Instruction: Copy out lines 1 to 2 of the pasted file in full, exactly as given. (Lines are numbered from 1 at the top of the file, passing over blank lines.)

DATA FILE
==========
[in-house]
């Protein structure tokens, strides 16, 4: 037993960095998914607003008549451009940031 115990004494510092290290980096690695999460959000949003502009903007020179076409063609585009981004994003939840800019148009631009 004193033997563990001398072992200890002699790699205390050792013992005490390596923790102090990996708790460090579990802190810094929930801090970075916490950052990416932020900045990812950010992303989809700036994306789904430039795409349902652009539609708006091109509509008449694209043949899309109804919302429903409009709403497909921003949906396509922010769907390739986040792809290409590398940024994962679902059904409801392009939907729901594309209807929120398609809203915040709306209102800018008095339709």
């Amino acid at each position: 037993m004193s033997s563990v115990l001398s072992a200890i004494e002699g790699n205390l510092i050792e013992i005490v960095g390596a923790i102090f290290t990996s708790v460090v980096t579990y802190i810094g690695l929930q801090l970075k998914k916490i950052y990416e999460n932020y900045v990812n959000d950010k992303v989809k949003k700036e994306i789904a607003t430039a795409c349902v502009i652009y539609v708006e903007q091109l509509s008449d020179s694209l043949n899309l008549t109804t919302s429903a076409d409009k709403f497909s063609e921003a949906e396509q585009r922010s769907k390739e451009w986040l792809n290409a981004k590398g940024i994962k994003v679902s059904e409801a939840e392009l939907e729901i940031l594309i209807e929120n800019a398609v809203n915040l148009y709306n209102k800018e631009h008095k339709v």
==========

[in-house]
């Protein structure tokens, strides 16, 4: 037993960095998914607003008549451009940031 115990004494510092290290980096690695999460959000949003502009903007020179076409063609585009981004994003939840800019148009631009 004193033997563990001398072992200890002699790699205390050792013992005490390596923790102090990996708790460090579990802190810094929930801090970075916490950052990416932020900045990812950010992303989809700036994306789904430039795409349902652009539609708006091109509509008449694209043949899309109804919302429903409009709403497909921003949906396509922010769907390739986040792809290409590398940024994962679902059904409801392009939907729901594309209807929120398609809203915040709306209102800018008095339709």